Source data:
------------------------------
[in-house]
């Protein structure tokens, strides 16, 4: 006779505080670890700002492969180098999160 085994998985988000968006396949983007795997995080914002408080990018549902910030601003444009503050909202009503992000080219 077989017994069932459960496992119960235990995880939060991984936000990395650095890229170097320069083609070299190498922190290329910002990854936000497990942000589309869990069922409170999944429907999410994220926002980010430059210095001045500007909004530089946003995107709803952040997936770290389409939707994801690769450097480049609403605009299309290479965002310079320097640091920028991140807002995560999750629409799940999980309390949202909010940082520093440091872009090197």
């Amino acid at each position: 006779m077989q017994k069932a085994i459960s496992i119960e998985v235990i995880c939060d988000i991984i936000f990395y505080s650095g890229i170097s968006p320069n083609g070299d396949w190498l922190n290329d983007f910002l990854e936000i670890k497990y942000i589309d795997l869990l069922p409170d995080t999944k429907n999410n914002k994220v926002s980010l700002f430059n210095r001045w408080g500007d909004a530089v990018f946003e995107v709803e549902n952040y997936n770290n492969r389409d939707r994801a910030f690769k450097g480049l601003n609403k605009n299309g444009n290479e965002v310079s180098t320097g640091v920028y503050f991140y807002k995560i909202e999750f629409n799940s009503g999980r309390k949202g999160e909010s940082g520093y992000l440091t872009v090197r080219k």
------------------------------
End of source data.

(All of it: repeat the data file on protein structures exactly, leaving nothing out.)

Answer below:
[in-house]
């Protein structure tokens, strides 16, 4: 006779505080670890700002492969180098999160 085994998985988000968006396949983007795997995080914002408080990018549902910030601003444009503050909202009503992000080219 077989017994069932459960496992119960235990995880939060991984936000990395650095890229170097320069083609070299190498922190290329910002990854936000497990942000589309869990069922409170999944429907999410994220926002980010430059210095001045500007909004530089946003995107709803952040997936770290389409939707994801690769450097480049609403605009299309290479965002310079320097640091920028991140807002995560999750629409799940999980309390949202909010940082520093440091872009090197």
């Amino acid at each position: 006779m077989q017994k069932a085994i459960s496992i119960e998985v235990i995880c939060d988000i991984i936000f990395y505080s650095g890229i170097s968006p320069n083609g070299d396949w190498l922190n290329d983007f910002l990854e936000i670890k497990y942000i589309d795997l869990l069922p409170d995080t999944k429907n999410n914002k994220v926002s980010l700002f430059n210095r001045w408080g500007d909004a530089v990018f946003e995107v709803e549902n952040y997936n770290n492969r389409d939707r994801a910030f690769k450097g480049l601003n609403k605009n299309g444009n290479e965002v310079s180098t320097g640091v920028y503050f991140y807002k995560i909202e999750f629409n799940s009503g999980r309390k949202g999160e909010s940082g520093y992000l440091t872009v090197r080219k």